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Player turned coach, Kyler Wong inspires ACS (I) to eighth successive A Division boys’ rugby title

SINGAPORE - In 2014, Kyler Wong was part of the Anglo-Chinese School (Independent) A Division boys’ rugby team that reclaimed the National School Games title from St Andrew’s Junior College (SAJC).

Wong is now the coach of ACS (I) and, on Monday, he led his charges to an eighth straight title with a come-from-behind 13-9 win over Raffles Institution (RI) at the Ministry of Education (Evans) Stadium.

After thrashing SAJC 62-0 by the mercy rule in the semi-finals last week, ACS (I) summoned the fighting spirit from Wong’s 2014 team in the final to overturn a 9-6 deficit with less than 10 minutes remaining.

The teams were tied at 6-6 at the interval after trading penalty kicks with little opportunities to score tries, before Caleb Loh converted his third penalty kick in the second half to give RI the advantage.

With the chips stacked against them, ACS (I) responded by upping their intensity and eventually won a scrum close to the try line.

Their relentless pressure paid off when Year Six student Jeremiah Williams charged through a wave of bodies to score the decisive try.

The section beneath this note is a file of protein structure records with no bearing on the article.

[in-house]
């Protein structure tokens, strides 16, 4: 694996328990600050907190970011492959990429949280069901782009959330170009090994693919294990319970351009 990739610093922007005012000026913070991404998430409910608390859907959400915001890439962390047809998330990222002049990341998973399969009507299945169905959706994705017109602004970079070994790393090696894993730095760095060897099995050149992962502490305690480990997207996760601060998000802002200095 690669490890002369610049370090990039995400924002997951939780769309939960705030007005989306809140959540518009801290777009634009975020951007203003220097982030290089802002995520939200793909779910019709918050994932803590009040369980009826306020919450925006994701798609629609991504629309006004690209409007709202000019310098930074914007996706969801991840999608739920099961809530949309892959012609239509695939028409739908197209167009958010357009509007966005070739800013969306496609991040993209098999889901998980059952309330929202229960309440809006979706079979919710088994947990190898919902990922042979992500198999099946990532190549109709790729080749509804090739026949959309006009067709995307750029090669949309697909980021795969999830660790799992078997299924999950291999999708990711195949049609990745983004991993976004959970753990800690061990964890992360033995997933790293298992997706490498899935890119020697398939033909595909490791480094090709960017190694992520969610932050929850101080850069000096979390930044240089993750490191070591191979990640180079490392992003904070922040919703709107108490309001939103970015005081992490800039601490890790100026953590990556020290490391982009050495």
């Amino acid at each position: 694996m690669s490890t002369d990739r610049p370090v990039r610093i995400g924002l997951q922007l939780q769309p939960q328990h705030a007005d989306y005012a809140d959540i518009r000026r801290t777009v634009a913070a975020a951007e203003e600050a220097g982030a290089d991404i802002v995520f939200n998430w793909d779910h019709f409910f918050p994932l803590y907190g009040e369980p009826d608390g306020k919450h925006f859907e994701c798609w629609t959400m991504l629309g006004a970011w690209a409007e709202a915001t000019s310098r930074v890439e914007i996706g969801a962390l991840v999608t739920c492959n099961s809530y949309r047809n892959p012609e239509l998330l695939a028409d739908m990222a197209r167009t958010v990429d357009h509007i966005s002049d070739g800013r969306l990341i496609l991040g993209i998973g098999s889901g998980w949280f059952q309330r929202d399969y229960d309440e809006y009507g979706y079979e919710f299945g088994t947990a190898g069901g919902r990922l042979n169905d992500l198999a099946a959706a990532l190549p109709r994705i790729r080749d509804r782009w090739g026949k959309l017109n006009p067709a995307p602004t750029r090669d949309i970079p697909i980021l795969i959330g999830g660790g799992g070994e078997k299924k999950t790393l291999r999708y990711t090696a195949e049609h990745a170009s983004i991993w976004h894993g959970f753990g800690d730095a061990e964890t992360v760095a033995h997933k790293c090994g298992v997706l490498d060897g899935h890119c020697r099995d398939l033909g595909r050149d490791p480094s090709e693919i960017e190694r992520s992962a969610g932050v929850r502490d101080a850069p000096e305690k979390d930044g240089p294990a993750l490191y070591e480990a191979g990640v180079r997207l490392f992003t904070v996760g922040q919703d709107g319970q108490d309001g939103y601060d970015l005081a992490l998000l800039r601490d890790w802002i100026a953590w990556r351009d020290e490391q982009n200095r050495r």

Wong, 26, said of the late charge: “I was nervous, but I had the confidence in the team... we had a few of these scenarios in trainings where we played from three or four points down and they came back to win as well.”

He also praised the courage of his players, adding: “It’s a collective effort. This team doesn’t have a lot of individual star players, but they do have a lot of great characters. And I think that’s what brought us through.”

On extending the winning sequence, he said: “We never actually looked at the streak for quite long. It’s more of getting the processes right over the past few weeks.”

Jeremiah, 18, who made the switch from football to rugby in Primary 4, said: “It was definitely a surreal feeling because the moment the ball is in your hands, you don’t realise how far you can get.

“And I guess it’s just a matter of you just pushing on, no matter what.

“The moment before we went into the scrum, everyone was just saying we believe in you, we are behind you. And from there we just kept pushing. So I guess that’s very important to me, that teamwork behind it all. And that’s what really drove me to the try.”

Any hope of an RI comeback was extinguished when Muhammad Haziq was sent off with three minutes to play.

It was RI’s sixth straight final loss to ACS(I) since 2016 when they lost 36-3. Since then, the gap has grown narrower, from five points (29-24) in 2022 to four points this season.

RI coach Mark Lee, 45, conceded that the late pressure from ACS(I) made the difference, saying: “The team that makes the least mistakes and keeps their composure wins.

“It was a fantastic final between two gladiators and it was so close right until the death.

“These boys finished last when they were in Secondary One. ACS (I) have something we don’t, which we want. So we just have to keep working hard towards it.”